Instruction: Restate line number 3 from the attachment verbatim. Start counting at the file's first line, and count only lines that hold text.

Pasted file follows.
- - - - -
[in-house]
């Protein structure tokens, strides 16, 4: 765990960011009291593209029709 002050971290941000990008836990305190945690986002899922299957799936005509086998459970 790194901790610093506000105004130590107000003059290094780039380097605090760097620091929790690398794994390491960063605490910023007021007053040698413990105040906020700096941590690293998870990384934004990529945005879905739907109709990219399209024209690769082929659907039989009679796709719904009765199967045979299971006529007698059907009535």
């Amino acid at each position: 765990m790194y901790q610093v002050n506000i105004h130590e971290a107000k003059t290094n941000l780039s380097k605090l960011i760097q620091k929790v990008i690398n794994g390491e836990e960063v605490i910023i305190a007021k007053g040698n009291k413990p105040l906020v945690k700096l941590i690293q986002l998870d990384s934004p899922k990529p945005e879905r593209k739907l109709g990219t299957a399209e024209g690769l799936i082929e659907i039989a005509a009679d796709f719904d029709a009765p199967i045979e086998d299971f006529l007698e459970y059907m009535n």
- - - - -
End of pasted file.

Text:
């Amino acid at each position: 765990m790194y901790q610093v002050n506000i105004h130590e971290a107000k003059t290094n941000l780039s380097k605090l960011i760097q620091k929790v990008i690398n794994g390491e836990e960063v605490i910023i305190a007021k007053g040698n009291k413990p105040l906020v945690k700096l941590i690293q986002l998870d990384s934004p899922k990529p945005e879905r593209k739907l109709g990219t299957a399209e024209g690769l799936i082929e659907i039989a005509a009679d796709f719904d029709a009765p199967i045979e086998d299971f006529l007698e459970y059907m009535n």